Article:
The Sunday styles contain a range of articles that have to be reviewed in different ways. While one describes the conflict in a republican-democratic marriage; another explains a new way to set up intellectual meetings. Ideas are swapped and the articles contain a more personal underline. The Sunday styles is not like People magazine or Us Weekly; it contains articles about pop-culture’s impact on social issues in a conservative manner. The writers, in these sections, focus on current and modern issues that both entertain and inform the reader. While some are just reviews of music or books there are articles on love, studies, and on-the-street fashion.

All the authors that put together the Sunday styles section have different ideas and purposes. On the front page there are articles communicating two different concepts with the readers. One article, by Stephanie Rosenbloom, explains the accomplishment of a network of social entrepreneurs coming up with ways to set up free TEDx discussions. She discusses how social events are changing due to the new ideas sparked by ongoing progress with technology and expanding topis such as math curriculums, health care, and mastering the work-life balance. On the same page, an article by Sheryl Gay Stolberg explains the life of Valerie Plame Wilson: a spy that went Hollywood. These two, very differing articles, might be strange to look at in the same section but they both have the same purpose: the effect of social media.  The writers in this section are mostly women that write with an emotional and attached style.  Toward the middle of the section is a very interesting article that combines marriage and politics. In Hand-Holding Across the Aisle the author, Aimee Lee Ball, discusses relationship between a democratic woman and a republican man. This “coexistence” brings in the political culture into the social culture mixing both personal and government-related topics. The differing articles combine under one theme: pop-culture and social influences.

The Sunday Styles is a place for the socially elite. It reaches out to the fashionable New Yorker who tries to avoid the business section while still maintaining the appearance of a sophisticated resident. The articles do not communicate to the younger population because of the intertwined social and political information in the articles. The authors create a voice in their articles that can be bias. While most are more informative of the social event and happenings, a lot of the authors state their opinion indirectly toward small hints in their writing. This section is also for the curious and snoopy reader that looks through the wedding/celebration section. These wedding pages are for the people that like to be in other people’s business. Like the stocks to the business associates the Style segment is for the more culturally aware and interested.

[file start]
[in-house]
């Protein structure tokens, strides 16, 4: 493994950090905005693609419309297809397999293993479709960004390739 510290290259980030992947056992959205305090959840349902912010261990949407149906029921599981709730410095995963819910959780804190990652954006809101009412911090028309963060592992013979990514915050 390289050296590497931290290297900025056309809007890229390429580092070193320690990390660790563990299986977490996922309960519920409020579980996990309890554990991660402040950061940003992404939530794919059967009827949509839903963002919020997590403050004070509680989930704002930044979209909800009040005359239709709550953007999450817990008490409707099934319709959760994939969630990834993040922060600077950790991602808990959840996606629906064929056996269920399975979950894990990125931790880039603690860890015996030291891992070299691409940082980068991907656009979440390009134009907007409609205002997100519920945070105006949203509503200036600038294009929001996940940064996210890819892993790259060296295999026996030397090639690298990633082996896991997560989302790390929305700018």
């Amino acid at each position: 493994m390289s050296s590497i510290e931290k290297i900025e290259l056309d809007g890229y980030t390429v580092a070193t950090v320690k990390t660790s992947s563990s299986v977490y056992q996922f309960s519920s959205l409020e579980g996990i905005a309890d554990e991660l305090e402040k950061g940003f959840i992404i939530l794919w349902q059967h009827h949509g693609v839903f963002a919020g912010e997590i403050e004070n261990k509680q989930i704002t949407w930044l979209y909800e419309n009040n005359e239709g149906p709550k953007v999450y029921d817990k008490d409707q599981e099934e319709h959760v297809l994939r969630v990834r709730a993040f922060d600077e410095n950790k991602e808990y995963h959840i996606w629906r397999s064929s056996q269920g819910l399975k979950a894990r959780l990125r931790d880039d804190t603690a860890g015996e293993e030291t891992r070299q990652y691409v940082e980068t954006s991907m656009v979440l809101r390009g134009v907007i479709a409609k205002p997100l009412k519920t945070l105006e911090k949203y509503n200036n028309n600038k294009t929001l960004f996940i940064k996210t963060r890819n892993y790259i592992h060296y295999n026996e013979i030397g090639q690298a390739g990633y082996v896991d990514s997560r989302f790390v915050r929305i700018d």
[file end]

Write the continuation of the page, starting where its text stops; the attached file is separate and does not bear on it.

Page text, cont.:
While most New York Time readers are the higher-class business men, there are those who skip over the intellectual articles to the sections meant for them. The Sunday Style section incorporates social issues and happenings with a more compassionate voice.  Set up with different ideas on different pages, this segment shows the week in news through a modern and social stand point. It sticks together various articles that explain economic, cultural, and political events and ideas through a modern perspective. It covers topics from leopard print shoes to expanding entrepreneurs intensifying their ideas. This, all-encompassing, section truly shows another side of the very conservative New York Times.

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Rhetorical Precis 2

Cowen, Tyler. “Can the Fed Offer a Reason to Cheer?” The New York Times 19 Sept. 2010, Sunday ed., Business sec.: 5. Print.

“Can the Fed Offer A Reason to Cheer” discusses how our economy needs guidance to expand through the support of the people. The author, Tyler Cowen, argues that the United States needs to give people optimistic support so they believe and stay committed to increasing the rate of inflation. Cowen makes this argument by supporting the Federal Reserve’s idea of stimulated spending and reducing skepticism in the economy. In this argument, he states that the people themselves have to believe in the economy in order to inflate it. Cowen’s argument is directed to the tax-paying citizen and his purpose is to motivate that citizen into having more hope in the economy enabling it to expand.

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Rhetorical Precis

Morgenson, Gretchen. “Housing Doesn’t Need a Crash. It Needs Bold Ideas.” New York Times. 13 Sept. 2010. Web. 16 Sept. 2010.

Gretchen Morgenson argues that the government has failed in tackling the increasing problems with mortgages and real estate. Morgenson makes this argument by explaining the lack of support the treasury offers the housing program and the decreasing house market value. Morgenson makes this argument in order to inform the reader how to avoid losing their home and finding other ways to pay off their mortgages. Morgenson assumes that her readers are curious home owners that want to know what is happening to the market and what they can do to have a better chance surviving the economic crisis.